high quality food. And profit is the key to maintaining farmers.
Using their influence with food lovers, chefs and media,
Slow Food rouses considerable interest in rare, often undervalued
foods and the people that produce them. This translates into
more demand in the marketplace.
Through their work to honor and promote farmers, Slow Food
hopes to buck the trends of efficiency, scale and homogeneity.
In its place they intend to create demand for a different
kind of agriculture -- one based on quality, diversity, and
small farm viability.
For farmers tired of the same old agriculture -- be it #
2 yellow corn, soybeans or Holstein cows --this movement is
leading one of the ways toward something different.
An impressive collection of people joined Charles Martell
on the stage in Naples’ San Carlo Theater. Although
they came from different climates, cultures and farming systems,
each works to protect and advance some part their culture’s
agricultural heritage – be it crop or animal species,
traditional farming techniques, or local agricultural knowledge.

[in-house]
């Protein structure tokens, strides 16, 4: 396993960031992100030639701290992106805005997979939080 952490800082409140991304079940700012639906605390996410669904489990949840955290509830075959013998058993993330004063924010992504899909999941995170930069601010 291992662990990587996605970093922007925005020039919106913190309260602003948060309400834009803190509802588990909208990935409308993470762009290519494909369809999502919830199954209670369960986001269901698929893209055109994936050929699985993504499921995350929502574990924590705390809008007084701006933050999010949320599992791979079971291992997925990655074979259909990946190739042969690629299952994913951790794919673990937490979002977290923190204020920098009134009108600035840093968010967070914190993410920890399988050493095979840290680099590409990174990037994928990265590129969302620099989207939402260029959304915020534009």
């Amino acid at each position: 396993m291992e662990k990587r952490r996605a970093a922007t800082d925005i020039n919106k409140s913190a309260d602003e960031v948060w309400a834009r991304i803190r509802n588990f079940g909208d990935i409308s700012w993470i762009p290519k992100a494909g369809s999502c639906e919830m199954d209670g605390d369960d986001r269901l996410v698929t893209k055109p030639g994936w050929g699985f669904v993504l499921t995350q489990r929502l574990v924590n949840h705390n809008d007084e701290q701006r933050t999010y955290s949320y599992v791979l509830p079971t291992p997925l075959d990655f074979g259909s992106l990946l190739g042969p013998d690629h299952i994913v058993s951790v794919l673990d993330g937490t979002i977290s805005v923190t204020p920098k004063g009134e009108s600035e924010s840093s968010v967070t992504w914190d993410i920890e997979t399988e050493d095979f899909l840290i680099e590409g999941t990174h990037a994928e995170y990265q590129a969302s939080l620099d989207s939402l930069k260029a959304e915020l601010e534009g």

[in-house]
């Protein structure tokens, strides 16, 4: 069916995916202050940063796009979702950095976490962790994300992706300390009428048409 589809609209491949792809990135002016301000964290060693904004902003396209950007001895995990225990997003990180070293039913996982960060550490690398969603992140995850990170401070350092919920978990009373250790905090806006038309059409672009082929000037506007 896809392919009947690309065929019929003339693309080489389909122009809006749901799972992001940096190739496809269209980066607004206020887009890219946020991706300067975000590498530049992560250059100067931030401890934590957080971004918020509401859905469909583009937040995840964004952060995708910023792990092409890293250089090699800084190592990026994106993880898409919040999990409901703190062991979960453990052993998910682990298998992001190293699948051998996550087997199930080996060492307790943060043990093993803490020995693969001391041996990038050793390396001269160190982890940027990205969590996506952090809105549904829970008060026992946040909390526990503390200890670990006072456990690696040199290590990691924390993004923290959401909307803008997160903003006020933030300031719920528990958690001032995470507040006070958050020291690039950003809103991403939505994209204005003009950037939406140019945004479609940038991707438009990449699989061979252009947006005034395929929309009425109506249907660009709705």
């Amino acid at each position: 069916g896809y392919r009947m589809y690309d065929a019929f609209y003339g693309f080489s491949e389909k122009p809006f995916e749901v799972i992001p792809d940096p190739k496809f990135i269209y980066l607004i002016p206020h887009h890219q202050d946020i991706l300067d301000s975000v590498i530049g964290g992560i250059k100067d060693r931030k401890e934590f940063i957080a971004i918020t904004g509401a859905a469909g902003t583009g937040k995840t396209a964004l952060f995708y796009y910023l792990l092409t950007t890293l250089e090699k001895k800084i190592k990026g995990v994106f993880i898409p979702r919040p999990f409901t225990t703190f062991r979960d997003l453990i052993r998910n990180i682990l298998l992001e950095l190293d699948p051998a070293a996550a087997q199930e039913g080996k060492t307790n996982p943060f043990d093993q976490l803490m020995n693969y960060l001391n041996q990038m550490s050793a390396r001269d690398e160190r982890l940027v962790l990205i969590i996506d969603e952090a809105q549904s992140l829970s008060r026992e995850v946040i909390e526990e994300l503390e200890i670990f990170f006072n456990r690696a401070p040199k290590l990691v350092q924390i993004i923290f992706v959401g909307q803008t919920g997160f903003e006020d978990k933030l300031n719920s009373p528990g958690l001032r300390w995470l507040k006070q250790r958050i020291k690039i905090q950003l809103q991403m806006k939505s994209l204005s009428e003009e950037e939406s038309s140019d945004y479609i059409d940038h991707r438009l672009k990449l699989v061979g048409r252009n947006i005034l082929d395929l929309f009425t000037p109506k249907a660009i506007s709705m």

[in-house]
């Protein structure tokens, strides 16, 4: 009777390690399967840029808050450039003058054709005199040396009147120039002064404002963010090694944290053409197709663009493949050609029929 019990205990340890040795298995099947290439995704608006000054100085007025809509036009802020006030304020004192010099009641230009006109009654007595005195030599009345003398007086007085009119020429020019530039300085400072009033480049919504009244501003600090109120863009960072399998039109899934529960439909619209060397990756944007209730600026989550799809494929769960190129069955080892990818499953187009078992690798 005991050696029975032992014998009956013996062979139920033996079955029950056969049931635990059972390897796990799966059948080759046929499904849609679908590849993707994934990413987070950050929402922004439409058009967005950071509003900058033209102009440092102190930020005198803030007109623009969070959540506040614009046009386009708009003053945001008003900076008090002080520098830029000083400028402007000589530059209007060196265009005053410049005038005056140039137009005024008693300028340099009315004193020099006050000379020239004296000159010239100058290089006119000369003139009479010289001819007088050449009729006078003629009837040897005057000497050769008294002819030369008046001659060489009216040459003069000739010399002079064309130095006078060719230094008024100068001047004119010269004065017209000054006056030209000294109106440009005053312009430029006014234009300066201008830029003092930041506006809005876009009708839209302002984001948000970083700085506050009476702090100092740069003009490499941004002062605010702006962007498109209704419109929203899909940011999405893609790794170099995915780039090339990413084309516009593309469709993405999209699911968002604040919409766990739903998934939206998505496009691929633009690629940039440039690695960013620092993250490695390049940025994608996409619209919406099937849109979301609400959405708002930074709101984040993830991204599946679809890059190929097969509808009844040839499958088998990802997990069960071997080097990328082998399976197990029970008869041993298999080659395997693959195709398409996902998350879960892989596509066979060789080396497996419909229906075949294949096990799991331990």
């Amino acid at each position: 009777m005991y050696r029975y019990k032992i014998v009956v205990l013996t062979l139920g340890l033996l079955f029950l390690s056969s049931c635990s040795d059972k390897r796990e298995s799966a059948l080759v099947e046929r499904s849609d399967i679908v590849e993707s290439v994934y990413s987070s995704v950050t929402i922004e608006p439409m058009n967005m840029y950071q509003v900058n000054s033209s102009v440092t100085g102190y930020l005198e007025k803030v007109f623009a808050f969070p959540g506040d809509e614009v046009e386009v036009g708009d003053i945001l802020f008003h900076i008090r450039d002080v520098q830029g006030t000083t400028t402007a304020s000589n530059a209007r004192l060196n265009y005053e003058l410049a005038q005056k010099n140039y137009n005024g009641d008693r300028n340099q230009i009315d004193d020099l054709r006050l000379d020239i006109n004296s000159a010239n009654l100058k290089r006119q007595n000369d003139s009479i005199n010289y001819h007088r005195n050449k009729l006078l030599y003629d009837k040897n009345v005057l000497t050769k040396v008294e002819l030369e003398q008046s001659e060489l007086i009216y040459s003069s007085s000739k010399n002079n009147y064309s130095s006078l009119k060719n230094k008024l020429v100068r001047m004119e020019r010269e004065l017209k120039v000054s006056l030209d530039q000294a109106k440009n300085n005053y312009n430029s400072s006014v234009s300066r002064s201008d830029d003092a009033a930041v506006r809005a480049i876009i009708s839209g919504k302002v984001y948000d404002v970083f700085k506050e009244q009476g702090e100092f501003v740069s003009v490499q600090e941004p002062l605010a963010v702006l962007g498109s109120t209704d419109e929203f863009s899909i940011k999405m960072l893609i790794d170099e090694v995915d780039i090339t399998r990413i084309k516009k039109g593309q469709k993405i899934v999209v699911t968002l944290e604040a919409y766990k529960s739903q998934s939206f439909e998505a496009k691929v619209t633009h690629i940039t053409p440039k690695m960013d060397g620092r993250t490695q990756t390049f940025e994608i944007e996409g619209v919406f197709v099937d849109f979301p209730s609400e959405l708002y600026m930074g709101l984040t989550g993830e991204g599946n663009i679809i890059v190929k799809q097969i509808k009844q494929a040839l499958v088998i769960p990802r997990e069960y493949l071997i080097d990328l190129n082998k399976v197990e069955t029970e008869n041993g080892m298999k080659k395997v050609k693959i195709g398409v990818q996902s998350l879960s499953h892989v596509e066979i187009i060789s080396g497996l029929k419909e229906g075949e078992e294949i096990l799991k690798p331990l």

Each award winner, either individual or organization, received
a cash award of 3,500 euros ($4,170 US) plus international publicity
to garner more support and interest in their various projects.
Slow Food awarded special jury prizes, 7,500 euros ($8,900 US)
each, to the winners from Burkina Faso, Brazil and Mexico.
The following is an overview of the other nine awardees,
organized by continent. To read great stories about the award
winners, visit the awards page of Slow Food’s website:
To contact one of the award winners go to:
Link to contact information (attached in excel spread sheet).
and Margaret Smith,
both of White Earth Land Recovery Project in northern Minnesota,
received the award for their efforts to protect the integrity